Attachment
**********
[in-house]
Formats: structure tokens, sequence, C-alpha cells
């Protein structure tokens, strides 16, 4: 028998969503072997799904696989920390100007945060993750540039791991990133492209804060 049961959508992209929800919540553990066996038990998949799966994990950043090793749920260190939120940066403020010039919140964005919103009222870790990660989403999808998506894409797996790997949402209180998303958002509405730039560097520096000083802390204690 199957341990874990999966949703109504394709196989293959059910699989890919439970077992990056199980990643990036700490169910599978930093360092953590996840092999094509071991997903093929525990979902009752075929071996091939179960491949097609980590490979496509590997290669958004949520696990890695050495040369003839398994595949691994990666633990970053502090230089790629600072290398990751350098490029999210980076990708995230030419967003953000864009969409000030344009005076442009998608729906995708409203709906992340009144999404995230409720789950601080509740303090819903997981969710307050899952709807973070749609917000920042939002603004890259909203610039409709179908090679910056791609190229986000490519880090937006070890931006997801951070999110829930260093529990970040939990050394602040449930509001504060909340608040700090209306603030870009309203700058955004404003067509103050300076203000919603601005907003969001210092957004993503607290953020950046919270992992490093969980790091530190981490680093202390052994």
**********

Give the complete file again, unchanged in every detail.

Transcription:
[in-house]
Formats: structure tokens, sequence, C-alpha cells
């Protein structure tokens, strides 16, 4: 028998969503072997799904696989920390100007945060993750540039791991990133492209804060 049961959508992209929800919540553990066996038990998949799966994990950043090793749920260190939120940066403020010039919140964005919103009222870790990660989403999808998506894409797996790997949402209180998303958002509405730039560097520096000083802390204690 199957341990874990999966949703109504394709196989293959059910699989890919439970077992990056199980990643990036700490169910599978930093360092953590996840092999094509071991997903093929525990979902009752075929071996091939179960491949097609980590490979496509590997290669958004949520696990890695050495040369003839398994595949691994990666633990970053502090230089790629600072290398990751350098490029999210980076990708995230030419967003953000864009969409000030344009005076442009998608729906995708409203709906992340009144999404995230409720789950601080509740303090819903997981969710307050899952709807973070749609917000920042939002603004890259909203610039409709179908090679910056791609190229986000490519880090937006070890931006997801951070999110829930260093529990970040939990050394602040449930509001504060909340608040700090209306603030870009309203700058955004404003067509103050300076203000919603601005907003969001210092957004993503607290953020950046919270992992490093969980790091530190981490680093202390052994």